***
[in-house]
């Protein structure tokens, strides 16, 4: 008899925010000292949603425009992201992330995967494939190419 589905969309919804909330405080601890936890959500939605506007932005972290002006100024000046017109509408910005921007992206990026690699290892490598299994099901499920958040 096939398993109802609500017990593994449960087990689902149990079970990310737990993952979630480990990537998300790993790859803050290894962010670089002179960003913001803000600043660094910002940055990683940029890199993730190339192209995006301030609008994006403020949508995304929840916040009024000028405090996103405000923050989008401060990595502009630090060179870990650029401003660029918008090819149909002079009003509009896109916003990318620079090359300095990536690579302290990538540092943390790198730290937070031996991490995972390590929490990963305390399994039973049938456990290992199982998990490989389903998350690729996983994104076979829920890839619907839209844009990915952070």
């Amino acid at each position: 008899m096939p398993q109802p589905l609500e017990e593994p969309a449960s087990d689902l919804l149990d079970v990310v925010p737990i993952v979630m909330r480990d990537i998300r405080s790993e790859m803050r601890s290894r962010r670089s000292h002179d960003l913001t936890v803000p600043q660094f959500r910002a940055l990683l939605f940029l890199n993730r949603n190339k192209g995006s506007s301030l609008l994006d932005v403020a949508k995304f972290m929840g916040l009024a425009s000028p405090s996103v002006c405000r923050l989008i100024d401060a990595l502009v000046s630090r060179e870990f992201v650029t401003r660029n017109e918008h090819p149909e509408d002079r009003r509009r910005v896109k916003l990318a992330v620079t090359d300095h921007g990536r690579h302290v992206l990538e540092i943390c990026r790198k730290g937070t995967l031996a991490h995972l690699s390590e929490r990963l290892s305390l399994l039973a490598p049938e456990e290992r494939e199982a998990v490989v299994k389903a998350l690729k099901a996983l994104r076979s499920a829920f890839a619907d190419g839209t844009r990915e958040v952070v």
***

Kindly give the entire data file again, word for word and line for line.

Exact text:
[in-house]
């Protein structure tokens, strides 16, 4: 008899925010000292949603425009992201992330995967494939190419 589905969309919804909330405080601890936890959500939605506007932005972290002006100024000046017109509408910005921007992206990026690699290892490598299994099901499920958040 096939398993109802609500017990593994449960087990689902149990079970990310737990993952979630480990990537998300790993790859803050290894962010670089002179960003913001803000600043660094910002940055990683940029890199993730190339192209995006301030609008994006403020949508995304929840916040009024000028405090996103405000923050989008401060990595502009630090060179870990650029401003660029918008090819149909002079009003509009896109916003990318620079090359300095990536690579302290990538540092943390790198730290937070031996991490995972390590929490990963305390399994039973049938456990290992199982998990490989389903998350690729996983994104076979829920890839619907839209844009990915952070």
């Amino acid at each position: 008899m096939p398993q109802p589905l609500e017990e593994p969309a449960s087990d689902l919804l149990d079970v990310v925010p737990i993952v979630m909330r480990d990537i998300r405080s790993e790859m803050r601890s290894r962010r670089s000292h002179d960003l913001t936890v803000p600043q660094f959500r910002a940055l990683l939605f940029l890199n993730r949603n190339k192209g995006s506007s301030l609008l994006d932005v403020a949508k995304f972290m929840g916040l009024a425009s000028p405090s996103v002006c405000r923050l989008i100024d401060a990595l502009v000046s630090r060179e870990f992201v650029t401003r660029n017109e918008h090819p149909e509408d002079r009003r509009r910005v896109k916003l990318a992330v620079t090359d300095h921007g990536r690579h302290v992206l990538e540092i943390c990026r790198k730290g937070t995967l031996a991490h995972l690699s390590e929490r990963l290892s305390l399994l039973a490598p049938e456990e290992r494939e199982a998990v490989v299994k389903a998350l690729k099901a996983l994104r076979s499920a829920f890839a619907d190419g839209t844009r990915e958040v952070v």